We are looking for an enthusiastic, determined, and self-starting Ph.D.
student to work on a project involving Black Rails at St. Johns National
Wildlife Refuge in Florida. Field components of the project will involve
performing population surveys and radiotracking adults to assess survival
and productivity. Modeling components will include estimation of Black Rail
vital rates, population viability modeling, and assessment of adequacy of
current survey methods for estimating Black Rail abundance and occupancy.
The project will primarily be based at the St. Johns NWR near Titusville,
FL, but the student will be required to spend time in other Gulf Coast
refuges and in Athens for coursework and dissertation writing. The student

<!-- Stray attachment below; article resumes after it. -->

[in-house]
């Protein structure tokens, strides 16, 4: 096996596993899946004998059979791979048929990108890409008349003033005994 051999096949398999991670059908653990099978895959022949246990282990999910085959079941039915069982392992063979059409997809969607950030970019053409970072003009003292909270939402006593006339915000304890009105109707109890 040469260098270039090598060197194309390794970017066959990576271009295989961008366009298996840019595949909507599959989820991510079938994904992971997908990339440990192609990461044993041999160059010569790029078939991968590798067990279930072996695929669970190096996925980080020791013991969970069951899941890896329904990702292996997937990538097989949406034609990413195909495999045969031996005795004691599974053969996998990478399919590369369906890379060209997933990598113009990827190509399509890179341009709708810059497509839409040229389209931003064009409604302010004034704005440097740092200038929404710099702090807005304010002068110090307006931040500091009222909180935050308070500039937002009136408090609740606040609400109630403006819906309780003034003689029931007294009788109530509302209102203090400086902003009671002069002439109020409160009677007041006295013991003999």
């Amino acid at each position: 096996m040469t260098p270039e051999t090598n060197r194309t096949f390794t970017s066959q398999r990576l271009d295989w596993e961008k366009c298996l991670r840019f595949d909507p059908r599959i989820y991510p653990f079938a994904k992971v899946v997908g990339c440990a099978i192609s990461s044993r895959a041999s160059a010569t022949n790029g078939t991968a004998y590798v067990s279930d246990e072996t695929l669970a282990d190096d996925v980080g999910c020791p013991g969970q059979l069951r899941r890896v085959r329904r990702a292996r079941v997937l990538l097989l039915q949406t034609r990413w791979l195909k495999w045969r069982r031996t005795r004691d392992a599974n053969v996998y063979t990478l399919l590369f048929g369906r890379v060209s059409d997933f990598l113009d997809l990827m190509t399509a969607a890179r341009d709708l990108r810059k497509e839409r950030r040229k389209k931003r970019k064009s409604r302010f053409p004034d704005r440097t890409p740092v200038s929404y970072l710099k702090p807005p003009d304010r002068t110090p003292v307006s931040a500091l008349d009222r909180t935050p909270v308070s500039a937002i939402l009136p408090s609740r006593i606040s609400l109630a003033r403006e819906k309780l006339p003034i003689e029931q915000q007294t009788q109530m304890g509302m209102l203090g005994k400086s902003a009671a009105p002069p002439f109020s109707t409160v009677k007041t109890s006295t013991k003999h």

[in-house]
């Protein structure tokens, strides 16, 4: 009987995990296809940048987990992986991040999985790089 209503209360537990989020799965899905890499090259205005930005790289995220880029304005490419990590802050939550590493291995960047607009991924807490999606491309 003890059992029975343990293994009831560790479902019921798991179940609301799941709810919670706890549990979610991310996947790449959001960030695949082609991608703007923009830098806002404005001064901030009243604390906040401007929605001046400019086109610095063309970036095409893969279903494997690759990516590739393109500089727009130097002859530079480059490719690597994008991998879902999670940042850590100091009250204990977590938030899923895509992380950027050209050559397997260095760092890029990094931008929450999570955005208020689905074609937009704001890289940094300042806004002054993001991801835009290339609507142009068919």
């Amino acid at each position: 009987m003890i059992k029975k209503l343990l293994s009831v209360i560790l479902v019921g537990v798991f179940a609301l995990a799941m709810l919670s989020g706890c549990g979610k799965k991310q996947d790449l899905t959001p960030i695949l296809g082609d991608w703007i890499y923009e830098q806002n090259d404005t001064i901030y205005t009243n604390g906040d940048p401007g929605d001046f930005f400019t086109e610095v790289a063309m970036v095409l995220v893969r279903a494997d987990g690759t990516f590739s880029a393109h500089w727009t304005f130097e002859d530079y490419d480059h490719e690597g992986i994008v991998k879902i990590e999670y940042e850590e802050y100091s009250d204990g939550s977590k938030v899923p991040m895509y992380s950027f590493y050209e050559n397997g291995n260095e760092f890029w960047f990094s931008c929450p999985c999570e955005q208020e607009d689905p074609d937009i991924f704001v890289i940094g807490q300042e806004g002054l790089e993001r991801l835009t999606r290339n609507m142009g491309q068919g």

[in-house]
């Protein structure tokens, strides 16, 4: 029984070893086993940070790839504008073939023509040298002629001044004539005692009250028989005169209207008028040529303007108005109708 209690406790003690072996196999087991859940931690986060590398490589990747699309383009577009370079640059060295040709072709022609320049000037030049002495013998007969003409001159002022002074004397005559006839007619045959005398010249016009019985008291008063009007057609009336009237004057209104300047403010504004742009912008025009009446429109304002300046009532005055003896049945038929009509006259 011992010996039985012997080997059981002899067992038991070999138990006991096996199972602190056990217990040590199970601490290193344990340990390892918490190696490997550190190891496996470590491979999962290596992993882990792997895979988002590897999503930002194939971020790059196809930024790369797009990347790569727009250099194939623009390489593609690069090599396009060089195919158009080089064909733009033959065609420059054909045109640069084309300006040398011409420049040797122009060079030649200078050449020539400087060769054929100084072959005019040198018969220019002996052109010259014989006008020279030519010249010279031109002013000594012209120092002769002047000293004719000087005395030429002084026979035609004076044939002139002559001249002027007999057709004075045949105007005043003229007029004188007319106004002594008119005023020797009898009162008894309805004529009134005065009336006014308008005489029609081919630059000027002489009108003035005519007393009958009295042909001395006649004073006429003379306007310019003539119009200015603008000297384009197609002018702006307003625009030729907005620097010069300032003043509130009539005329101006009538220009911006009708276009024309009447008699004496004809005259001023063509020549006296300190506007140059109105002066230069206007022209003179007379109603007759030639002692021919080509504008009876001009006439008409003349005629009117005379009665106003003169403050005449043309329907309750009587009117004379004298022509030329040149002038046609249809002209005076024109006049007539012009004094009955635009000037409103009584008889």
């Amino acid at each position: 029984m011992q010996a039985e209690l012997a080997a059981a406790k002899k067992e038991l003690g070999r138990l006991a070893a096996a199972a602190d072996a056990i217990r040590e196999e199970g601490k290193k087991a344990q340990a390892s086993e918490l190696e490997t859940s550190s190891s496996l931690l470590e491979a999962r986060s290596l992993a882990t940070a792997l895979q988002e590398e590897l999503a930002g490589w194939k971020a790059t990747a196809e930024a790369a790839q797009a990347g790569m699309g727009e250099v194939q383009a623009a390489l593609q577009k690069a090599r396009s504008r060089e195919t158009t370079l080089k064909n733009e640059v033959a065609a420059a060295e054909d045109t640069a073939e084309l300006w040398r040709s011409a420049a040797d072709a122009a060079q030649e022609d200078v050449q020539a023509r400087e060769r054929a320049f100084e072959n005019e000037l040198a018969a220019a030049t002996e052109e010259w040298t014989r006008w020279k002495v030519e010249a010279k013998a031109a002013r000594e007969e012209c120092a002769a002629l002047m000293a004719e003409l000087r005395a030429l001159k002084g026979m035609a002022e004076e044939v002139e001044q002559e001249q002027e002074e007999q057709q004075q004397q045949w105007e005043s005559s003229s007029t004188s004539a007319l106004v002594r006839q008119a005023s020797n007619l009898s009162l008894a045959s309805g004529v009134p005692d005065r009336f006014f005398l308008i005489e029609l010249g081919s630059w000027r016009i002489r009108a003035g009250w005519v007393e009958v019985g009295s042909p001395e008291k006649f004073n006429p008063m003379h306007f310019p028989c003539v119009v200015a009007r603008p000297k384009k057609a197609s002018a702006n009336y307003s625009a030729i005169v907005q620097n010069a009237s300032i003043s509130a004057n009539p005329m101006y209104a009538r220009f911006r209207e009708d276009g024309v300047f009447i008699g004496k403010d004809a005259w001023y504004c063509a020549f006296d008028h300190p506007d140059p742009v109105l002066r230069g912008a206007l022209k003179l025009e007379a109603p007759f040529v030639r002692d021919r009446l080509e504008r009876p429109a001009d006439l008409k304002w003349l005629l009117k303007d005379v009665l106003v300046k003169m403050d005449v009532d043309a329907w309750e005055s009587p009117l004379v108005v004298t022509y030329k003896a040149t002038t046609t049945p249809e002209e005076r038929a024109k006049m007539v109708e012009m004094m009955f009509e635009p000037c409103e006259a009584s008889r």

will be co-advised by Dr. Robert Cooper (Professor, Warnell School of
Forestry and Natural Resources) and Dr. Clint Moore (Assistant Leader,
Georgia Cooperative Fish and Wildlife Research Unit) and possibly Dr. Adam
Smith (US Fish and Wildlife Service ecologist).Candidates should
possess a Master=E2=80=99s
degree conferred by January 1, 2018 in wildlife management, ecology, or a
related discipline. The candidate must be able to work under challenging
field conditions that include wet marshes, hot temperatures, humidity, etc.
Also, the candidate must have a working knowledge of the programming
language R, plus the capacity to learn quantitative techniques such as
survival analysis and movement models, and programming in formats such as
Python and Matlab. As this project will involve significant
hardware/software development, preference will be given to applicants with
a familiarity with electronics such as circuit board assembly and
customization. The student should also be personable and a team player. To
apply, send cover letter, CV, GRE scores, and unofficial transcripts
to Dr. Robert
Cooper (bcooper AT uga.edu; 706-542-6066). Please send a list of at least 3
references to contact as well.